"Construction of Rock and Brush Dam, L.W." by Henry Peter Bosse (1891)
"Construction of Rock and Brush Dam, L.W." by Henry Peter Bosse (1891)

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Nineteenth-century photographs of the American West are iconic—celebrated documents of the United States’ western expansion. Nineteenth century photographs of the eastern United States are, well, not as famous.

The National Gallery of Art exhibition, East of the Mississippi: Nineteenth-Century American Landscape Photography, aims to end eastern photography’s status as a poor sibling, labeling it a powerful source of myth-making for a nation just finding its identity. The exhibit includes 175 works from about 1840 to the turn of the 20th century, ranging from daguerreotypes to stereoscopes to some impressively understated tintypes.

Overall, it’s hard to argue that the eastern images on display stand the test of time the way so many western landscape photographs do; the exhibit includes many images that are both bland in subject matter and indifferently documented. Painting was still the powerhouse art form at the time, and much of the time, it shows. Still, the exhibit has unearthed a number of impressive individual images.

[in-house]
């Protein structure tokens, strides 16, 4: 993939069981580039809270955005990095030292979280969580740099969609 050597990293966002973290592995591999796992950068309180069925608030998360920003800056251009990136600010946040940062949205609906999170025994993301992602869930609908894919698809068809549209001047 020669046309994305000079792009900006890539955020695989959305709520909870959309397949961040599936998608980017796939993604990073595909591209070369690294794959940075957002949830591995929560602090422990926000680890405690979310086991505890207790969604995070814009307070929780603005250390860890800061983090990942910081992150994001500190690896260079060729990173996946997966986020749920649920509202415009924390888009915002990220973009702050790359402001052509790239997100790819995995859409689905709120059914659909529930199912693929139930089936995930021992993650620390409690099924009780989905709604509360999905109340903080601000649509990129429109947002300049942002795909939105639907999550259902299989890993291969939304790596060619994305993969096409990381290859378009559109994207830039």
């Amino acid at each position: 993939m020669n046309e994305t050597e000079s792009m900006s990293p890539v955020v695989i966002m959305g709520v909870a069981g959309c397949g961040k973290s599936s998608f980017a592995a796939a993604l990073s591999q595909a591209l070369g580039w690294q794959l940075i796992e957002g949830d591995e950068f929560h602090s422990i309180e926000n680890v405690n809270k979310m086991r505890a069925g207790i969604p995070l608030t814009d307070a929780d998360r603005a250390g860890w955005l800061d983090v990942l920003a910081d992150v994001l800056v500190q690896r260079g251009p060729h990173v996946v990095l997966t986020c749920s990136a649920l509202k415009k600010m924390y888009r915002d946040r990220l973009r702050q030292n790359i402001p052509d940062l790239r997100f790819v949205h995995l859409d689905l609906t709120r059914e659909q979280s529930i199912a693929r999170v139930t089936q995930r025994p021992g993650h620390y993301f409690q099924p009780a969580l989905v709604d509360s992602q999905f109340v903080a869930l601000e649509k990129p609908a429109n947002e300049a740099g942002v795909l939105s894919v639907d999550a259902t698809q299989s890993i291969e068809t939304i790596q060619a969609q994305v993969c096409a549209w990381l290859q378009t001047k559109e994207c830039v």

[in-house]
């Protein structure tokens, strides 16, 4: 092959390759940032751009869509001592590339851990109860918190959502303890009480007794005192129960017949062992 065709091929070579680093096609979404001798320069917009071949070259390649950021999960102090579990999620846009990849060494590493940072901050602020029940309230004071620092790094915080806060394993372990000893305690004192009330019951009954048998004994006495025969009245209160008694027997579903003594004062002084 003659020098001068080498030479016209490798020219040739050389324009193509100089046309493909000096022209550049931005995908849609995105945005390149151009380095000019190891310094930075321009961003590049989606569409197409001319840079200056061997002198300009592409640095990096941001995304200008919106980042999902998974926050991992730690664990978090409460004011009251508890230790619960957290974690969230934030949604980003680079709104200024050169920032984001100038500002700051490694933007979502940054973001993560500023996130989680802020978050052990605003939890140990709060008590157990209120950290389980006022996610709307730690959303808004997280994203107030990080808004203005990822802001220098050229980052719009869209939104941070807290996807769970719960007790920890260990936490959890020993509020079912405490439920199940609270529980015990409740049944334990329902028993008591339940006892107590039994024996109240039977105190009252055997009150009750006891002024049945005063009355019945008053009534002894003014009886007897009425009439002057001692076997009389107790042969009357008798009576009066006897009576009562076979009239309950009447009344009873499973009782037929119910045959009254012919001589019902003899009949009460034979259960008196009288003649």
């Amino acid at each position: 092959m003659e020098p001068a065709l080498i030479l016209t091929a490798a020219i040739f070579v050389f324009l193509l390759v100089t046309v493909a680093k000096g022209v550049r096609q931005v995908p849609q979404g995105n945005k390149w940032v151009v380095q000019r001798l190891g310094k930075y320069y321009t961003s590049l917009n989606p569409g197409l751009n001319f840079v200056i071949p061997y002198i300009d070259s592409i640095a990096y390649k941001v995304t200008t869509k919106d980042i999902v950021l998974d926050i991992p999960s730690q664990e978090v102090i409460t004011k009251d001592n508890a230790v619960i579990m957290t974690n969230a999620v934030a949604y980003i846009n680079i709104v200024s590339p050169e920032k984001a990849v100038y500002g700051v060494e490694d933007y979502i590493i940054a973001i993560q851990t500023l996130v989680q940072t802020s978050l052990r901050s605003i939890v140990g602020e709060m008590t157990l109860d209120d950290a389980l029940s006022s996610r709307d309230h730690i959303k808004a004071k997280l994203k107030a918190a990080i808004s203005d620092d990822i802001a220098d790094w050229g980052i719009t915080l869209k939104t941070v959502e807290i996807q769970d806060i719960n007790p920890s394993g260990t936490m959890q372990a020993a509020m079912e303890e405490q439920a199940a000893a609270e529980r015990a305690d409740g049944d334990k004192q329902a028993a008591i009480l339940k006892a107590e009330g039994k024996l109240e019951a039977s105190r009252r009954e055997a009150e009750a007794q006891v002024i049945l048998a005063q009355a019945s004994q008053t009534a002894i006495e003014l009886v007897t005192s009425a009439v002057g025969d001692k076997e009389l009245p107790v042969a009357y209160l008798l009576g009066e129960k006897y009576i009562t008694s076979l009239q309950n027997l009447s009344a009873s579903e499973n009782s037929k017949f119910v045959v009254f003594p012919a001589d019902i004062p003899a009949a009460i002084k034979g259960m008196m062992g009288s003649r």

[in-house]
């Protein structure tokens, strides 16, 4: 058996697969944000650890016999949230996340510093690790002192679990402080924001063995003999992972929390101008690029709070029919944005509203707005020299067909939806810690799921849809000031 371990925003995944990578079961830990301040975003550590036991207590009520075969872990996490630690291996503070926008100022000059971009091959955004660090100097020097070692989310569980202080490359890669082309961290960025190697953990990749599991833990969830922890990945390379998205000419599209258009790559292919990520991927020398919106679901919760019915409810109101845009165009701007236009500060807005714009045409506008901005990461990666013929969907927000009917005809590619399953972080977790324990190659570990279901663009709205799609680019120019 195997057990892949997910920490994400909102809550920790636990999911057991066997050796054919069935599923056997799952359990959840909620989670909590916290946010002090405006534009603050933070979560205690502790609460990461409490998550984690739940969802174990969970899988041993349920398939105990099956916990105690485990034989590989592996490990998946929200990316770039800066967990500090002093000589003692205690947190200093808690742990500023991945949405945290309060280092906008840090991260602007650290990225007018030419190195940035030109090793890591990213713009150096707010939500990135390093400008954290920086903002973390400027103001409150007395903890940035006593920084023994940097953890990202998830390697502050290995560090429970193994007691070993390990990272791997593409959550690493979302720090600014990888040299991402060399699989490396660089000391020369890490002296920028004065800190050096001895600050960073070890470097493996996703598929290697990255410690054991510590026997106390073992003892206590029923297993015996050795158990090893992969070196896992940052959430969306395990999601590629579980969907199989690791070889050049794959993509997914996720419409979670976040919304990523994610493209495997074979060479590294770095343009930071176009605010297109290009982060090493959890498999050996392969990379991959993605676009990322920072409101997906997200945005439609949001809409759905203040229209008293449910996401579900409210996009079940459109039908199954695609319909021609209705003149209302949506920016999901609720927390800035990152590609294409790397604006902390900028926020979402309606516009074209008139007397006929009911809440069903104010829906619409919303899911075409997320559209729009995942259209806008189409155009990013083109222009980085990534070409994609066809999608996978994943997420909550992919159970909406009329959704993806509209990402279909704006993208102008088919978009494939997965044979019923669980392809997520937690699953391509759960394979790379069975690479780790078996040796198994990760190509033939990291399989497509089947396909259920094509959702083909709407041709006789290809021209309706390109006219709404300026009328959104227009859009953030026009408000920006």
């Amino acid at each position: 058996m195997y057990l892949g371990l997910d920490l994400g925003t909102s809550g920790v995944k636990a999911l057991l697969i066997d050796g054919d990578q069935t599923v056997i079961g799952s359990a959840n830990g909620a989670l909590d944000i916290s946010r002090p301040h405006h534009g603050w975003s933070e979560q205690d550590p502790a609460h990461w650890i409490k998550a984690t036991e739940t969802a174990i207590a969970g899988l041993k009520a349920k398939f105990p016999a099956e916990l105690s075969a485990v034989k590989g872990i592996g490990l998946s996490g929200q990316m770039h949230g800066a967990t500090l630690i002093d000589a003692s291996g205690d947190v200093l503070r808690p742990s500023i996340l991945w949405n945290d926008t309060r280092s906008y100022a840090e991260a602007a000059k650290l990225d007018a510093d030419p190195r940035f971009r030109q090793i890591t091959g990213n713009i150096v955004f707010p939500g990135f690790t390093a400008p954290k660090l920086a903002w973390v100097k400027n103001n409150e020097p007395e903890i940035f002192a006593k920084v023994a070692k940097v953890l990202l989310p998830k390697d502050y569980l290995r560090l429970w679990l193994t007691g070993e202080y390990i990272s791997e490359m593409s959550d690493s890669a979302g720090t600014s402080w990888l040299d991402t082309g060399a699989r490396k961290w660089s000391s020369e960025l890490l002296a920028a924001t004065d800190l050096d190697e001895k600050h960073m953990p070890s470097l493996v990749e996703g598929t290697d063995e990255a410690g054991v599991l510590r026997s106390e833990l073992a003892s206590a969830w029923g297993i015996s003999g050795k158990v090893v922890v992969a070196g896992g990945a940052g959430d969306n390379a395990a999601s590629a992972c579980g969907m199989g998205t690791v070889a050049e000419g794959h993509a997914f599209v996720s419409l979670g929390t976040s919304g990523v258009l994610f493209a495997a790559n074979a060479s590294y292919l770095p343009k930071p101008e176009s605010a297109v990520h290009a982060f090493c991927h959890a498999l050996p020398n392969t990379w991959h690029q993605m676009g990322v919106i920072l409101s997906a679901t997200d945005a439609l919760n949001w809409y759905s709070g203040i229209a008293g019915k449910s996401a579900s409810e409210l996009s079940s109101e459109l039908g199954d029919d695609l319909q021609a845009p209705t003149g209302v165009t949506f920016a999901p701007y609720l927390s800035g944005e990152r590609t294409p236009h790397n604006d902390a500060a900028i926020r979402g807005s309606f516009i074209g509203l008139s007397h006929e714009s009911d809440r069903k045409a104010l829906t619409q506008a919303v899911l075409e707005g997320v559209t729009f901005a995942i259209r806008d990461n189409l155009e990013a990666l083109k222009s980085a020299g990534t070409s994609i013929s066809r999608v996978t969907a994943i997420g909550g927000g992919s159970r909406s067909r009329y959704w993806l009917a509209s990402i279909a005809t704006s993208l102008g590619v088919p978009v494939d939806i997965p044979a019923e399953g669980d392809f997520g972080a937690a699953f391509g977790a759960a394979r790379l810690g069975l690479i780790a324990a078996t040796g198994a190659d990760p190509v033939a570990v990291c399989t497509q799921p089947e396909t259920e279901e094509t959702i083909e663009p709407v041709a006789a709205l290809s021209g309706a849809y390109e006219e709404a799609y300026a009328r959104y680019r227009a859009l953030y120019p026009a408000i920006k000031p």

Consider an 1854 salted paper print by James Wallace Black—a surprisingly evocative, high-contrast lakescape ringed by an undulating ribbon of road. Or consider a Josiah Johnson Hawes photograph of snowy branches; though it was made in the 1850s, it presages the snow photographs of Harry Callahan about a century later.

A few Civil War-era images are particularly affecting for communicating an uneasy stillness, including Andrew J. Russell’s after-battle depiction of rebel rifle pits at Bull Run in 1863 and George N. Barnard’s documentation of Sherman’s march to the sea, photographed shortly after the war in 1866.

As the century neared a close, some compositions became more daring. In an 1891 image of Pittsburgh’s Union Station, William H. Rau produced a moody arrangement of mist, snaking rail lines, and a stationmaster standing ramrod straight in the foreground.

The undisputed stars of the show, however, are the works made using the cyanotype process—a technique that produces bold, blue prints. Two obscure photographers used the cyanotype to particularly impressive effect.

One, Frederick DeBourg Richards, produced a sharply horizontal seascape interrupted by trees. The other, Henry Peter Bosse, created a series of oval-shaped landscape and urban images that are stunning in color, design and subject.

Ultimately, the exhibit’s blue works hold up the best—not bad for images that come from the photographic cousin of the humble blueprint.

Through July 16 at the National Gallery of Art, 4th Street and Constitution Ave. NW.